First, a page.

Gastric Helicobacter pylori infection associated with risk of diabetes mellitus, but not prediabetes

Gi Hua Yang, Jin-Shang Wu, Yi-Ching Yang, Ying Hsiang Huang, Feng-Hwa Lu, Chih-Jen Chang

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Abstract

Backgrounds and Aim: The association between Helicobacter pylori infection and diabetes was inconsistent in previous studies. Moreover, there are no studies on the relationship between H.pylori infection and prediabetes in the literature. The aim of this study is thus to assess the association of Helicobacter infection, diagnosed by pathology from gastric biopsy, with diabetes and prediabetes. Methods: This cross-sectional study included 1285 subjects aged 19-85 who underwent esophagogastroduodenoscopy and gastric biopsy during health examinations at National Cheng Kung University Hospital from 2000 to 2009. Subjects were divided into three groups, including normal glucose tolerance, prediabetes, and diabetes. Diabetes and prediabetes were assessed according to the American Diabetes Association diagnostic criteria. Gastric Helicobacter infection was an independent variable. Chi-square tests, analysis of variance, and multinomial logistic regression models were used to analyze the effects of Helicobacter infection on the risk of diabetes and prediabetes while controlling for age, lifestyle, pathological conditions, and laboratory variables. Results: There were significant differences in the prevalence of gastric Helicobacter infection among the three groups. The results of multivariate analysis showed that age, obesity, family history of diabetes, hypertension, and hypertriglyceridemia were significantly related to both prediabetes and diabetes. Helicobacter pylori infection was positively associated with diabetes (odds ratio [OR] 1.42, 95% confidence interval [CI] 1.01-2.01), but not prediabetes (OR 1.02, 95% CI 0.77-1.36), in addition to male gender, education level (≤9 vs >12 years), pre-hypertension, and low high-density lipoprotein cholesterol. Conclusions: Gastric H.pylori infection is associated with diabetes, but not prediabetes.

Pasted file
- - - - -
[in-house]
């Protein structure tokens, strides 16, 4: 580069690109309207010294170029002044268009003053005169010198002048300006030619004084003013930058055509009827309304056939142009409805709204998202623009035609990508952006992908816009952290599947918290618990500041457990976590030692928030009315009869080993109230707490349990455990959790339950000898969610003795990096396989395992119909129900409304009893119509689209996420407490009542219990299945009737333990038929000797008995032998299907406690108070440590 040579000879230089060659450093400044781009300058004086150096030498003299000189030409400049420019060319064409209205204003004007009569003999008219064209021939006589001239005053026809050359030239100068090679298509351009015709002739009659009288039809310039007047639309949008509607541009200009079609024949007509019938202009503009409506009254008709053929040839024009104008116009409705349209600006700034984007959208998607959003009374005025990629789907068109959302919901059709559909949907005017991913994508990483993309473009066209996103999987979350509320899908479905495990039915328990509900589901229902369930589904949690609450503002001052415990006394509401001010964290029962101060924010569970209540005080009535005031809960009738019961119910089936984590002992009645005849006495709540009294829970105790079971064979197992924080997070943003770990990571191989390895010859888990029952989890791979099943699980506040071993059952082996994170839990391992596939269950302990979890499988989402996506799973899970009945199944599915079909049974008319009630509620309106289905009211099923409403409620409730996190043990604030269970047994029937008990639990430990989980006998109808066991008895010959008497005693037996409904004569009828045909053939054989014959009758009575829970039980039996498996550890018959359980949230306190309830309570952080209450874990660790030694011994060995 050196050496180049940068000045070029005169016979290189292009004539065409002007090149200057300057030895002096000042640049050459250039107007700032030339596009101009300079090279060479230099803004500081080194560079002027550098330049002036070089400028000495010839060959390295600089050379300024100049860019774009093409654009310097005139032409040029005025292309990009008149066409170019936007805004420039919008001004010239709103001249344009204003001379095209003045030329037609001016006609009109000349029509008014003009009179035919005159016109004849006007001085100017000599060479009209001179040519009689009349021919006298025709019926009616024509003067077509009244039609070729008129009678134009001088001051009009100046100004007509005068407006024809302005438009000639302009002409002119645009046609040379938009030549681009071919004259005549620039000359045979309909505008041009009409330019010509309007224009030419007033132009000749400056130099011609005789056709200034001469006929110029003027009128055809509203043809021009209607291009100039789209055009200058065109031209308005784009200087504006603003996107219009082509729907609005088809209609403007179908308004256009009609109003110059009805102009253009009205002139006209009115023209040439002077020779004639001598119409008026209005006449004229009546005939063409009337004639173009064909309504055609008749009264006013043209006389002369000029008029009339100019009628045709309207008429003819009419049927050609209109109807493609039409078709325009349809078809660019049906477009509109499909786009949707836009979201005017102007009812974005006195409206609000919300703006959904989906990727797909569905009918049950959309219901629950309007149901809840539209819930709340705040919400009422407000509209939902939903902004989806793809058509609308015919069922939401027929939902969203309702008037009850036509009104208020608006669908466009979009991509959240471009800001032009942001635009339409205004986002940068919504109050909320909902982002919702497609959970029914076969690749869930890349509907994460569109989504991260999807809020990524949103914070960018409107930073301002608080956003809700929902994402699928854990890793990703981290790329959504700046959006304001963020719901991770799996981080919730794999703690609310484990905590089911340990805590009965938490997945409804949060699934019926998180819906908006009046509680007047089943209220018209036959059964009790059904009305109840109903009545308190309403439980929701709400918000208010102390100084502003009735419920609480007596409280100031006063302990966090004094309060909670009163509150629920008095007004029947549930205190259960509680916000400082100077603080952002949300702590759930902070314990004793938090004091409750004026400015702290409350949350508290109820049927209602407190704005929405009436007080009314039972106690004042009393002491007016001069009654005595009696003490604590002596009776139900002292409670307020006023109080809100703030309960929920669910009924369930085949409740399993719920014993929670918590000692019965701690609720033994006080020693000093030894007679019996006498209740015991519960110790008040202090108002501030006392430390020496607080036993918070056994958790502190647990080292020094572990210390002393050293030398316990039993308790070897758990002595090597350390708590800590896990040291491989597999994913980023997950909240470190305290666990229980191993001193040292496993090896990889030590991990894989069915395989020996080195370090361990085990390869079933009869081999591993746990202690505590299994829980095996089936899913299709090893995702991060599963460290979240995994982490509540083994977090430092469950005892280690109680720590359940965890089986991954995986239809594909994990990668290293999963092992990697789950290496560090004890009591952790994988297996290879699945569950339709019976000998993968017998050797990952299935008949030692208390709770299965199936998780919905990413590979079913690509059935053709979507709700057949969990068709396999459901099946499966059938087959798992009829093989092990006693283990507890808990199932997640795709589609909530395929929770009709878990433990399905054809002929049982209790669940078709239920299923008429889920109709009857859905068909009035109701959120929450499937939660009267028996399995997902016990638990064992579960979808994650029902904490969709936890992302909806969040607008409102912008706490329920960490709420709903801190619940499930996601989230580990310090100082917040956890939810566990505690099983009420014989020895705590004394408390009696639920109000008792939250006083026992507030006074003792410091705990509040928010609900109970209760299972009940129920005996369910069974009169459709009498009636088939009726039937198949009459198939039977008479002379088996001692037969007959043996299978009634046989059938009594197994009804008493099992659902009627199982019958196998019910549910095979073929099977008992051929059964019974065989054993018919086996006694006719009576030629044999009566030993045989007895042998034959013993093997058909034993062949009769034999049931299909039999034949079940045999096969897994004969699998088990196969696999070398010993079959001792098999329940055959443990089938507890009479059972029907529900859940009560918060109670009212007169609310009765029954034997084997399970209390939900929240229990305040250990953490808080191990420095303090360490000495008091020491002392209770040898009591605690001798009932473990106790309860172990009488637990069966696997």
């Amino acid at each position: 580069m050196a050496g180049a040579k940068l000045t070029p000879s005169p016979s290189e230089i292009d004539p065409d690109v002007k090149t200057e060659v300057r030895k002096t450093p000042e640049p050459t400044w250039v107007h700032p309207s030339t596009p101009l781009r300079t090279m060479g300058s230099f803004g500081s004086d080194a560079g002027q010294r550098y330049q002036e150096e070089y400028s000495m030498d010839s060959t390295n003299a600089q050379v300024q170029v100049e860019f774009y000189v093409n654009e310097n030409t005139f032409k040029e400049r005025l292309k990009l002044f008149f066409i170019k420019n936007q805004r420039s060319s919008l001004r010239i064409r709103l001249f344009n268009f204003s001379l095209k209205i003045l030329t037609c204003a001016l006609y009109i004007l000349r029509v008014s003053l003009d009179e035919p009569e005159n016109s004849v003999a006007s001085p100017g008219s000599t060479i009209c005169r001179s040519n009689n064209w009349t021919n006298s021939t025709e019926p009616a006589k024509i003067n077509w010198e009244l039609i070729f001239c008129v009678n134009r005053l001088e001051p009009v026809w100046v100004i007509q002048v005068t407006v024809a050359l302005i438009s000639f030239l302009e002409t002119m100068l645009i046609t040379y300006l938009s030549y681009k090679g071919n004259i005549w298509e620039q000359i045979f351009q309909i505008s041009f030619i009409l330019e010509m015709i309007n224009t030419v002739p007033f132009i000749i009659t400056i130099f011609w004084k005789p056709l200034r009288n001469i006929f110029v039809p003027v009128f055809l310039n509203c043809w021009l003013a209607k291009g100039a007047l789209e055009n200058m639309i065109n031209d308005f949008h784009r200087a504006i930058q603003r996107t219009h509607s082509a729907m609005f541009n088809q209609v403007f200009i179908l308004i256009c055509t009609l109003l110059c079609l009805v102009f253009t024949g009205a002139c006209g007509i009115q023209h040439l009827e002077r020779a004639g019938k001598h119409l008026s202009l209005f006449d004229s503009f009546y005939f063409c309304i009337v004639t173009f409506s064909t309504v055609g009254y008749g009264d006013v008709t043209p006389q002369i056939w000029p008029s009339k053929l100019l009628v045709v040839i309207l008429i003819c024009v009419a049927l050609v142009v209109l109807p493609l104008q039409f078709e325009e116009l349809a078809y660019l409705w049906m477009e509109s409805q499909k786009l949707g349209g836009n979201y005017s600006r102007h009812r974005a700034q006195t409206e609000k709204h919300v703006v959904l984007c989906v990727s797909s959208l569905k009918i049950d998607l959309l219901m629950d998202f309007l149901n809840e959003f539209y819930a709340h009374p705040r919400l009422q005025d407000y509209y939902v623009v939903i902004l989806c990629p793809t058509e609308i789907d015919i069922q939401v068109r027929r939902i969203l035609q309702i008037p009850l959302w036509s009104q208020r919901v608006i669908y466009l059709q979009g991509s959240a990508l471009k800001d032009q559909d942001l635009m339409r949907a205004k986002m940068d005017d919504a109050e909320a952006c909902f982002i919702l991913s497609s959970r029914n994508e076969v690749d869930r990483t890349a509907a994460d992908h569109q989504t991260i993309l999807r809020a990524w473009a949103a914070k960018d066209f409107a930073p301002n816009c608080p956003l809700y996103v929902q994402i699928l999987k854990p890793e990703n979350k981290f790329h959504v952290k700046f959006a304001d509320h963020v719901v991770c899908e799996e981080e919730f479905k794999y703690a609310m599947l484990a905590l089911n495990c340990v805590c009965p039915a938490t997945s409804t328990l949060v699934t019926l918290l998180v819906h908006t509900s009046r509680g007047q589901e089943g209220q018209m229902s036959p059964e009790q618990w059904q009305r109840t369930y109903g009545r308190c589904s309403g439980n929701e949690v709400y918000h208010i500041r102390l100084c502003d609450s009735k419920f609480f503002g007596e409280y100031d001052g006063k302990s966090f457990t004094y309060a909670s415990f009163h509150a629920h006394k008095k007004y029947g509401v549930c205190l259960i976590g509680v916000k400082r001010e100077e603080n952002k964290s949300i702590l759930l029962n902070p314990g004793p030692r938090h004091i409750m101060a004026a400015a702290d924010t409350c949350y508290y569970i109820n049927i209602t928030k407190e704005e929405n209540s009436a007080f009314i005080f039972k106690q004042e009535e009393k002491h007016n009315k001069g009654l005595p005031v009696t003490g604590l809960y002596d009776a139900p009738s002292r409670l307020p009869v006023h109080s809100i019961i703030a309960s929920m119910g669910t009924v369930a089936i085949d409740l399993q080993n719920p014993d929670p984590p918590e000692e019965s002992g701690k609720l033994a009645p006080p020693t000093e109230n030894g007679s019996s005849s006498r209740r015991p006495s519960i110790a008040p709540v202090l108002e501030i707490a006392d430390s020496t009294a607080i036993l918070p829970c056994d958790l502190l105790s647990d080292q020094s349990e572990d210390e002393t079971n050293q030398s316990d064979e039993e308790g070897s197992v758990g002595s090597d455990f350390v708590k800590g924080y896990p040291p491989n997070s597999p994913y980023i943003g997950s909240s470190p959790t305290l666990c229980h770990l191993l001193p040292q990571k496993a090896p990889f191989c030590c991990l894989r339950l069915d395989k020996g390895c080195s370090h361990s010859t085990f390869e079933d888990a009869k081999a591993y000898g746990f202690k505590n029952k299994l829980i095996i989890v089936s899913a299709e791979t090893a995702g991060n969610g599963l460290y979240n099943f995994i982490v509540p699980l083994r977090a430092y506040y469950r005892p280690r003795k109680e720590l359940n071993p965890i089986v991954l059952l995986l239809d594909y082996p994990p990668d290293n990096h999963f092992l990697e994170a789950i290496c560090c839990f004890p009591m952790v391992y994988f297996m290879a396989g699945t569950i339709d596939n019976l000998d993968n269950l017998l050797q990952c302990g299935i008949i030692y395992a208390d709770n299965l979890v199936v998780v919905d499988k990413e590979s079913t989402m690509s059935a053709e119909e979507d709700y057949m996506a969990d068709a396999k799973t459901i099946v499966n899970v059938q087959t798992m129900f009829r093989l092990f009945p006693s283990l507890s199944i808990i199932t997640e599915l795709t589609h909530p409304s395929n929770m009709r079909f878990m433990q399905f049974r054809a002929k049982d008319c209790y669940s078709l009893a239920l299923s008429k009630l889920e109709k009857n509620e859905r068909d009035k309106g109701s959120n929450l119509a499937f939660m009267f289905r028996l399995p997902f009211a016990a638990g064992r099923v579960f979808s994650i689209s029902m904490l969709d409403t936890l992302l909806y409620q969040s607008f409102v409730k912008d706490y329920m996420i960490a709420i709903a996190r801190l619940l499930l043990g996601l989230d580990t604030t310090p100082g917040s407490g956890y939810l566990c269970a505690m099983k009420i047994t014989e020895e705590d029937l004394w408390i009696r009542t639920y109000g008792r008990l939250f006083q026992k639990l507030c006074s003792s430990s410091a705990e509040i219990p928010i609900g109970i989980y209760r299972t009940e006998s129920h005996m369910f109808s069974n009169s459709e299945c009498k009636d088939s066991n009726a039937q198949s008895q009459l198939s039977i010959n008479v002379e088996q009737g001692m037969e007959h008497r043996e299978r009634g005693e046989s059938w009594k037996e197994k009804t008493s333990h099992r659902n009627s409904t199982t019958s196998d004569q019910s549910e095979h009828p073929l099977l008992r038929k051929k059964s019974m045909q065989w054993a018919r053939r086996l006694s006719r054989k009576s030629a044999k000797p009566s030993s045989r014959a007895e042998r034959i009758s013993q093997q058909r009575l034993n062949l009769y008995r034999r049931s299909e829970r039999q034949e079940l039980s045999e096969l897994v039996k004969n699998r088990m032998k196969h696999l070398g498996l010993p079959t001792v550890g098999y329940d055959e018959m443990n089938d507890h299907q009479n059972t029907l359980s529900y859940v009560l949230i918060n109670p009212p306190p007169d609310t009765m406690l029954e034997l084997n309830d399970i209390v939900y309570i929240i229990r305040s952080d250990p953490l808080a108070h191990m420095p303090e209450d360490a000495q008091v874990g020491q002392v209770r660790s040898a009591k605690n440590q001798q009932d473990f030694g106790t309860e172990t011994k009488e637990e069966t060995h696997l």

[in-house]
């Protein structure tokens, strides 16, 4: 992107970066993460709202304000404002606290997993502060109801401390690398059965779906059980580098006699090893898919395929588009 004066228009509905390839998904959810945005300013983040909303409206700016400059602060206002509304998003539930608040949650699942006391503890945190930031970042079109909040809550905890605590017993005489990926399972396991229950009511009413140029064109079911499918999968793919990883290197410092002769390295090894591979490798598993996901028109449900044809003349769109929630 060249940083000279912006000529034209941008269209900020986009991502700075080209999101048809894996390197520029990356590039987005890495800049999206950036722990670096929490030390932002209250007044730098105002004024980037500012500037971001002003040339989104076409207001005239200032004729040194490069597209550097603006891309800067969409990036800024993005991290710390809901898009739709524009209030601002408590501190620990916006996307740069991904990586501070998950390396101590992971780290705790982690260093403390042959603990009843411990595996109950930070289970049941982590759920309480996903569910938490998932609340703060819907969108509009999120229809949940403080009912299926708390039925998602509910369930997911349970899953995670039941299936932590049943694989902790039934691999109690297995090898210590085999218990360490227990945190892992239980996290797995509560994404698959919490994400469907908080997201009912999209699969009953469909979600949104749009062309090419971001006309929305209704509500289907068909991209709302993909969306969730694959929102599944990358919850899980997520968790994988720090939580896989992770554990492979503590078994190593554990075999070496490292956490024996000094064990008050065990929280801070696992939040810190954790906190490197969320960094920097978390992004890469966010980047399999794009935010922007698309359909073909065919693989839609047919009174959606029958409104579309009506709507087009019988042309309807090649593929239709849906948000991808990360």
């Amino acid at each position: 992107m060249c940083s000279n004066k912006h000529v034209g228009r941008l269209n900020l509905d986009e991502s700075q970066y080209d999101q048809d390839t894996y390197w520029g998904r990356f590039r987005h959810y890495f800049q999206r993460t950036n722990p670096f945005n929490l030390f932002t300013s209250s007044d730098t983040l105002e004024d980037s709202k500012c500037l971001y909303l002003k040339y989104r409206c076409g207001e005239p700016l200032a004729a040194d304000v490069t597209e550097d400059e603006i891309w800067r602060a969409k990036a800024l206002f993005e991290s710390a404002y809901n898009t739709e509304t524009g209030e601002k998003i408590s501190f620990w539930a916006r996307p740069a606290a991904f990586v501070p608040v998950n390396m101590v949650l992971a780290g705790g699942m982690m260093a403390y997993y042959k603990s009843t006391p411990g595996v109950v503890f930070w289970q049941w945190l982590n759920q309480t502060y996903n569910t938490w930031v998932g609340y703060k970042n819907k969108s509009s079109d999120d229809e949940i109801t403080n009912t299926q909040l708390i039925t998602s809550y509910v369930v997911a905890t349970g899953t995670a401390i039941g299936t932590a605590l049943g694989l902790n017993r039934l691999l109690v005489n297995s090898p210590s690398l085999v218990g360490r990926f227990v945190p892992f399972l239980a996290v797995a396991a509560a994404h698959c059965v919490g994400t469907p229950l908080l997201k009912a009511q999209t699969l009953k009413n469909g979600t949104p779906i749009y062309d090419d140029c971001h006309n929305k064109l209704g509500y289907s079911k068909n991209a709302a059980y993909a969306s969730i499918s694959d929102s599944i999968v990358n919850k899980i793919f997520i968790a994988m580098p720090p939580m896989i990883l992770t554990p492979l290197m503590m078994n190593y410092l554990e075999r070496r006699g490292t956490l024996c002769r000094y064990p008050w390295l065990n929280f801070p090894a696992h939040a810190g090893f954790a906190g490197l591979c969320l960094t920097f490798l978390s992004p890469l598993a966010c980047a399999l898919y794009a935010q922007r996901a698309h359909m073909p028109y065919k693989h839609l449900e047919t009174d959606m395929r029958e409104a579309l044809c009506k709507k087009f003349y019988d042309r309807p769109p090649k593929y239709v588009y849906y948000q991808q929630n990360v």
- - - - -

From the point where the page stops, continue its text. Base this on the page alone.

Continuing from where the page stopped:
Original languageEnglish
Pages (from-to)1794-1799
Number of pages6
JournalJournal of Gastroenterology and Hepatology (Australia)
Volume29
Issue number10
DOIs
Publication statusPublished - 2014 Oct 1

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Prediabetic State
Helicobacter Infections
Helicobacter pylori
Stomach
Diabetes Mellitus
Pylorus
Logistic Models
Odds Ratio
Prehypertension
Confidence Intervals
Digestive System Endoscopy
Biopsy
Hypertriglyceridemia
Chi-Square Distribution
Infection
LDL Cholesterol
HDL Cholesterol
Life Style
Analysis of Variance
Multivariate Analysis

All Science Journal Classification (ASJC) codes

  • Gastroenterology
  • Hepatology
  • Medicine(all)

Cite this

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title = "Gastric Helicobacter pylori infection associated with risk of diabetes mellitus, but not prediabetes",